One feature we often include with our articles is a map of our hike. Originally we used a handheld Magellan Explorist 310 to do the job of mapping our hike. But as we acquired more capable smart phones, we’d switched over to Google’s MyTracks application for Android phones. This app had a bit of a learning curve and some idiosyncrasies, but we became accustomed to it and it became our goto application for mapping. We used it for finding our way on the trail (or back to our car) and afterwards to view distance traveled and total elevation gain. For our web site, we could either do a screen capture from our phone or easily export the data to Google Maps (web app) and then embed the Google Map web page in our site.
All was good until a few weeks ago, we fired up MyTracks for a hike and it informed us that Google was discontinuing it and it would stop working on April 30, 2016!
We could always go back to using the handheld Magellen. However, I’d gotten used to using my phone for hiking and the GPS chip in my latest phone was more accurate and got satellite lock a lot faster than the older Magellen unit. I tried a variety of GPS apps from the Android store and settled on an app called MyTrails. Here’s what I like about it:
- Lots of customizable preferences
- Variety of free map sources including Microsoft and Google maps (including terrain and satellite maps), OSM (open source) maps, and my favorite: USGS 7.5′ Topo Maps
- Can be set to omit ‘pauses’ from map – stopping to take photos, etc.
- Summary pages of details and statistics from hike
- Elevation graphs of the hike
- Can screen capture images, or export GPX files
- The capability of storing off-line maps for use in areas with no cell signal
And a few things I don’t like:
- LOTS of customizable preferences
- MyTracks audibly announced distance and speed every mile, MyTrails doesn’t do this
- Can export to Google Maps, but not as easily
- MyTracks displayed calories burned, MyTrails doesn’t
The MyTrails app is published by FrogSparks and is available from the Google Play Store. There is a free version (with advertising) and a paid version (which I purchased) that costs $2.38.
Deb and I recently replaced our aging Android phones with Nexus 5X phones. The Nexus 5x as well as it’s big brother the Nexus 6P phone support Google’s Project Fi. Project Fi is Google’s entry into the market as a wireless provider. We signed up for Project Fi (replacing our previous Sprint service). The cost is $20 / month for unlimited voice / text plus a rate of $10 / GB (rounded to the nearest MB) for cellular data plus tax. There is no charge for data over WiFi. Google has cut a deal with Sprint and T-Mobile to use both networks. If the phone is connected to WiFi, it will use that for data and phone calls (both voice and text). If WiFi is not available, the phone will look for the fastest and strongest Sprint or T-Mobile signal. It may change providers several times during the course of the day.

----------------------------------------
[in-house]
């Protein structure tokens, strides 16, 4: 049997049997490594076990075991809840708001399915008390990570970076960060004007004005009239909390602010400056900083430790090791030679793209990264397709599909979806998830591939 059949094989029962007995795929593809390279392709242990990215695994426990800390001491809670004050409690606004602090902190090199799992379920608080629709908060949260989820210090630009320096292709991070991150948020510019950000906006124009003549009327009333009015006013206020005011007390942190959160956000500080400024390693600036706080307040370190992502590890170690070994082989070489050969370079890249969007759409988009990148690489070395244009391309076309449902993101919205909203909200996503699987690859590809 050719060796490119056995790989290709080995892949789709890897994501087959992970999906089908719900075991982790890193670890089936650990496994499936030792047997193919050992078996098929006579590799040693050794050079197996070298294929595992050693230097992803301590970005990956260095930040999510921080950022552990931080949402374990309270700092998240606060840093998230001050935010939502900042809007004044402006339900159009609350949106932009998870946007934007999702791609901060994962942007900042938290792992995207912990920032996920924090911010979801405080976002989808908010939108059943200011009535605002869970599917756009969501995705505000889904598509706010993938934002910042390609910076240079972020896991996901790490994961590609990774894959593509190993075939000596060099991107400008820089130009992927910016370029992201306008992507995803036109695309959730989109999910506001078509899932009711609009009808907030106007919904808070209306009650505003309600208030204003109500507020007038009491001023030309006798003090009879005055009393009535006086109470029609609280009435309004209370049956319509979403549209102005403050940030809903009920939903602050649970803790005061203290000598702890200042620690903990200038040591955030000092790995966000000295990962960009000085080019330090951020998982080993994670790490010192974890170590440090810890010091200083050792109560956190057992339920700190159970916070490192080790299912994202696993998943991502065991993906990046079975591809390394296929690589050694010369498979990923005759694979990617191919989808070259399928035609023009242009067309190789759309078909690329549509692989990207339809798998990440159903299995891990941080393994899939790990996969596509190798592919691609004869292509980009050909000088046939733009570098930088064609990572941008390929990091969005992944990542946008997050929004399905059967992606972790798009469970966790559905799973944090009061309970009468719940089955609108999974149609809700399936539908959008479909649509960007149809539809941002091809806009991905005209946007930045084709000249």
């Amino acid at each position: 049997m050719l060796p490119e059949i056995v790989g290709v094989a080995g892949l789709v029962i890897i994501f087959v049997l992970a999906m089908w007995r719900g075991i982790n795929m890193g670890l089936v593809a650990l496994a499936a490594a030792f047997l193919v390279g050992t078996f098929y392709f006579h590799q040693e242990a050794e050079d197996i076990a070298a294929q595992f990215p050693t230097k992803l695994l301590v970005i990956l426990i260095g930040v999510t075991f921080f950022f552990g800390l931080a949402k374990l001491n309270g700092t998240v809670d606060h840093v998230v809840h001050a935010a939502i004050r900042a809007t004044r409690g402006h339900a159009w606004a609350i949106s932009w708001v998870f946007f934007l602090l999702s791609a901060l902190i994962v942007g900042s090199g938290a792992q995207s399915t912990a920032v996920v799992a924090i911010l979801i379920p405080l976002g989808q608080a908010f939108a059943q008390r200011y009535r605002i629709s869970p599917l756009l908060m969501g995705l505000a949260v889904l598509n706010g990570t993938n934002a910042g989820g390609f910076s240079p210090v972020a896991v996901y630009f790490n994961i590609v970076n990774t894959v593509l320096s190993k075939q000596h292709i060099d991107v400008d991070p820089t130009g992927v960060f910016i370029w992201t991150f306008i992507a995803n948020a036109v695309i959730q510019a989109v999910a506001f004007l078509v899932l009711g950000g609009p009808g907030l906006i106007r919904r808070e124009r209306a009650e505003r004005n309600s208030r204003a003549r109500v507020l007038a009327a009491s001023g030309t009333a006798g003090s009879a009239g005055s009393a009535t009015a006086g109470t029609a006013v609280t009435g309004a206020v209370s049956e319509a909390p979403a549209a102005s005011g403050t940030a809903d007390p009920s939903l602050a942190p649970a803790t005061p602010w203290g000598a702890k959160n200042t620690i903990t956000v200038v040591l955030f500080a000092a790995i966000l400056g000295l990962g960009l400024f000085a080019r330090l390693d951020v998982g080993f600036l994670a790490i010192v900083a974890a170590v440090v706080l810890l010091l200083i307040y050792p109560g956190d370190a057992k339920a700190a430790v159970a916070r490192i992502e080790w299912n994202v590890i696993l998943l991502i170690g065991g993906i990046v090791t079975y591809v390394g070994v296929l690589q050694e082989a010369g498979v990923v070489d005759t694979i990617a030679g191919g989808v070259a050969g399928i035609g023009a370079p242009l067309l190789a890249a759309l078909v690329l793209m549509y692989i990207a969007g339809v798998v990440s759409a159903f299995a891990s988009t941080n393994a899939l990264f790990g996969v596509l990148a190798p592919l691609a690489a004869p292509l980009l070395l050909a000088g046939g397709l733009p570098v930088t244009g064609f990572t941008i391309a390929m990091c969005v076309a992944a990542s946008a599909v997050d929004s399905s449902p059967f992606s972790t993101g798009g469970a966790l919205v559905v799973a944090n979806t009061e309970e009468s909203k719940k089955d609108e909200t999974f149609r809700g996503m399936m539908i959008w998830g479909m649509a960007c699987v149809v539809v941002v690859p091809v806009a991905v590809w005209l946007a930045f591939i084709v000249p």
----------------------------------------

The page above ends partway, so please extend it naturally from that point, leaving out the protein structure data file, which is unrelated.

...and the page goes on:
I’ve had the service since January and Deb’s had it for several weeks. Having access to two networks has been handy and we’ve gotten access to more LTE (fast) networks than we had with Sprint alone. However there are still dead spots in Ohio where neither network has coverage. One is at Malabar Farm State Park. A large dead zone is Shawnee State Forest and Shawnee State Park. We stayed at a cabin at Shawnee and had no cell signal. However, because the lodge and the cabins have WiFi, we had access to both data and text / voice calling during our stay. We’ve got the phones set to acquire most data over WiFi (books, podcasts, maps, news). Thus, so far our costs for cell service are lower.
- MyTrails Android App by FrogSparks
- Project Fi – service information from Google
- TrekOhio: Hiking with a Smartphone
- TrekOhio: Acquiring Ohio Topographic Maps